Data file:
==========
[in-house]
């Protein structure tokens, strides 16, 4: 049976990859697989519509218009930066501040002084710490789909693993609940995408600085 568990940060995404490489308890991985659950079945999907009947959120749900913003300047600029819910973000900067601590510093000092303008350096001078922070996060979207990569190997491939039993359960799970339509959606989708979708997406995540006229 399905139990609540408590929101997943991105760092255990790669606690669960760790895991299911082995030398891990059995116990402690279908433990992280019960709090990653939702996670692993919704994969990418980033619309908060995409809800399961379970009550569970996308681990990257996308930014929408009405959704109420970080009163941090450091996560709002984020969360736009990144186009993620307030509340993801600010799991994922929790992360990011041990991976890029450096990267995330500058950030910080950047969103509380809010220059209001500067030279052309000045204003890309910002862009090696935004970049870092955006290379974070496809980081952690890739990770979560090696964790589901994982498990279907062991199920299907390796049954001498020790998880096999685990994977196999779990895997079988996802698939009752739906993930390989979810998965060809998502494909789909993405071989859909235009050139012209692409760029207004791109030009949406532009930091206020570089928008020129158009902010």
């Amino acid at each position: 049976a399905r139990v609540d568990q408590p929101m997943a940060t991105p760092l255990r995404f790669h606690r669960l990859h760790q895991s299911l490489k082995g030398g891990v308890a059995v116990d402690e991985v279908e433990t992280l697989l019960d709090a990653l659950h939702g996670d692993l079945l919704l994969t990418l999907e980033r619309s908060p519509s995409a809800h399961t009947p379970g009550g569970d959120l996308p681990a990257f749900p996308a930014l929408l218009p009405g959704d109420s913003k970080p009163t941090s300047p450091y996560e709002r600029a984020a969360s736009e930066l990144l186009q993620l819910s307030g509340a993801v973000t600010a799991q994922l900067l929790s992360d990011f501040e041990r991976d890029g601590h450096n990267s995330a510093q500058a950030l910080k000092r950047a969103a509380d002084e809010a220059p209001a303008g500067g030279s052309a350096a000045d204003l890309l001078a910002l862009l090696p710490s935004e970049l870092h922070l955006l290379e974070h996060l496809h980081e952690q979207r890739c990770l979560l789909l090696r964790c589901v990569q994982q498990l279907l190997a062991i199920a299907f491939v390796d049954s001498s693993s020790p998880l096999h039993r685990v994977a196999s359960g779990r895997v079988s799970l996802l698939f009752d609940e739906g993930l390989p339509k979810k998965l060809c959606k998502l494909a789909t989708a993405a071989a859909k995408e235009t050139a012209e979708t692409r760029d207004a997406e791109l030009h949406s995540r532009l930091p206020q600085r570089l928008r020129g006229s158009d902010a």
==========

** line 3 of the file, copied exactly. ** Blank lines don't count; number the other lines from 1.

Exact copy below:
């Amino acid at each position: 049976a399905r139990v609540d568990q408590p929101m997943a940060t991105p760092l255990r995404f790669h606690r669960l990859h760790q895991s299911l490489k082995g030398g891990v308890a059995v116990d402690e991985v279908e433990t992280l697989l019960d709090a990653l659950h939702g996670d692993l079945l919704l994969t990418l999907e980033r619309s908060p519509s995409a809800h399961t009947p379970g009550g569970d959120l996308p681990a990257f749900p996308a930014l929408l218009p009405g959704d109420s913003k970080p009163t941090s300047p450091y996560e709002r600029a984020a969360s736009e930066l990144l186009q993620l819910s307030g509340a993801v973000t600010a799991q994922l900067l929790s992360d990011f501040e041990r991976d890029g601590h450096n990267s995330a510093q500058a950030l910080k000092r950047a969103a509380d002084e809010a220059p209001a303008g500067g030279s052309a350096a000045d204003l890309l001078a910002l862009l090696p710490s935004e970049l870092h922070l955006l290379e974070h996060l496809h980081e952690q979207r890739c990770l979560l789909l090696r964790c589901v990569q994982q498990l279907l190997a062991i199920a299907f491939v390796d049954s001498s693993s020790p998880l096999h039993r685990v994977a196999s359960g779990r895997v079988s799970l996802l698939f009752d609940e739906g993930l390989p339509k979810k998965l060809c959606k998502l494909a789909t989708a993405a071989a859909k995408e235009t050139a012209e979708t692409r760029d207004a997406e791109l030009h949406s995540r532009l930091p206020q600085r570089l928008r020129g006229s158009d902010a």